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Avro 671 Rota Mk.I RAF (41008) - 1:35 MiniArt via Creative Models Ltd

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Avro 671 Rota Mk.I RAF (41008)

1:35 MiniArt via Creative Models Ltd




There was a time when the Autogyro was looked at with great promise but the never materialised,  The Avro 671 was a license built Cierva C.30 designed by Juan de la Cieva. This was built from the fuselage of the Avro Cadet biplane and used an Armstrong Siddeley Genet Major engine. Lift was provided by an 11.3m diameter 3 bladed rotor. The RAF purchased 12 of these under to equip the school of Army Co-operation.  It was to be used for observation and light duties but was not taken any further in this role.  It was the invention or Radar which was to find a wartime use for the 671. In order to calibrate the Chain Home stations the RAF needed an aircraft which could fly very slowly on a pre-defined heading and altitude.  The RAF formed Flight 1448 at RAF Duxford to preform these duties. This later become 529 Sqn at RAF Halton.  Post war 592 Sqn was disbanded and the gyro copters sold off.  One of these was sold to Sweden and purchased back by the RAF Museum. 


The Kit

Until now I don't think there has been a kit of this in 1.35 scale. The kit is upto Minart's modern standards; there are 4 main sprues, 4 smaller sprues, a small clear spure and a sheet of photoetch in the box. Even in 1.35 scale this is not a large kit. Construction starts with the front mounted radial engine. The cylinder banks are made up with the exhaust and collector ring being added. Ancillary parts are then attached to the engine and it is put aside for later. 




Construction then moves to the interior/cockpit. The two seats are made up complete with PE seatbelts. These then attach to their mounting frames.  Onto the cockpit floor are mounted the rudder pedals and control column.  Additional controls are added to the side frames and then these frames can be attached to the cockpit floor. Front and rear control panels are then added. The seats are added in and then the side frames added.  The cockpit can then be closed up inside the main fuselage,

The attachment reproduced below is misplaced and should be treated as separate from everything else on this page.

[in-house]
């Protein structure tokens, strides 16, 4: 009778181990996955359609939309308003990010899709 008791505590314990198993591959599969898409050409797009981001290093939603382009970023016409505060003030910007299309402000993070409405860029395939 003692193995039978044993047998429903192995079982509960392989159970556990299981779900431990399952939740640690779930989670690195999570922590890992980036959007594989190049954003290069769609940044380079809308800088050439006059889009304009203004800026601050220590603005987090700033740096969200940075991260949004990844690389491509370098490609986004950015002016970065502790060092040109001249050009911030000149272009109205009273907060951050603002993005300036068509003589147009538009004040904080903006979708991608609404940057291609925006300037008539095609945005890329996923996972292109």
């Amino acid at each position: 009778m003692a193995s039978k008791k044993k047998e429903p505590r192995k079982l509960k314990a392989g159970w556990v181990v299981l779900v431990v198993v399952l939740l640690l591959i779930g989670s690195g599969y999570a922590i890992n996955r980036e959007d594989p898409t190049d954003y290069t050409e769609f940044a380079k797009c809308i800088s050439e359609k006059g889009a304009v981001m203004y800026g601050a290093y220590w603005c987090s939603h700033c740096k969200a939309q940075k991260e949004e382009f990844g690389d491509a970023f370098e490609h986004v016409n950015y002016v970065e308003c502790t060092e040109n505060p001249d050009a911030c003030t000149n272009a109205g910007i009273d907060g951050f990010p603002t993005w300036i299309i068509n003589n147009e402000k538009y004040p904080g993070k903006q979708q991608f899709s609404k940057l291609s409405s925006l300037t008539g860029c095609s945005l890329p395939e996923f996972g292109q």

Next up the mount for the rotor blades is made up and attached to the fuselage. The tail wheel assembly is added as are the tailplanes. At the front the engine cowl are is made up. The engine and its propeller are then added. The landing gear struts are made up and the wheels are added.  Lastly the rotor blades are made up and added, these can either be in the flying or stowed positions.





There are four decal options provided on the sheet   From the box you can build one of the following:


  • K4230 used on HMS Courageous in the 1930s
  • K4235 RAF Training use 1939-40
  • AP516 1448 Flight RAF Halton 1942
  • DR627 529 Sqn RAF Halton 1943-44








Decals are printed by DecoGraph and have good registration, sharpness and colour density, with a thin matt carrier film cut close to the printed areas. 



This is a really nice rendition of this unusual but important aircraft. Very highly recommended.




Review sample courtesy of


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  • 2 weeks later...

I picked one up yesterday at SMW, and perusing the instructin sheet cam across what looks like some incorrect colour call outs.


Firstly, on the  HMS Courageous version, the fuselage of the copter/autogyro/plane/ thingummyig is shown as white, when the colour ar printed looks decidly light grey ish to me, and the forward section of the fuselage behinfd the engine looks decidly metallic in the illustation but is printed as being tire black!


I'm sure this latter one is a simple mistake, but trying to decide which f the metallic " silver " coulours to use is proving t a cnundrum.


Do any of te august contributers here have a possible clue as the whether the fuselage should be a white, or a pale grey colour, and which of the umpty gazillion silvery shades of metal would be more appropriate?


I'd like to do it as an FAA  type for personal reasons.


Thanks in advance, chaps and chappesses.

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thanks for posting this.


Looking at the photo it does seem as though the fuselage is a pale grey colour, rather than a white which I picture as similar to Coastal command white, and the engine cover is to my eyes the same greyish colour as the fuselage, rather than the more overtly metallic finish of the u/c legs.British



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Is it a case that was doped silver fabric? 


I know thats a museum example but the rotor head is almost identical to the helo boom behind it and the fabric will always be slightly duller than the metal if painted with the same colour. Given the time frame I think some kind of silver could be realistic.


Good close up pictures here;





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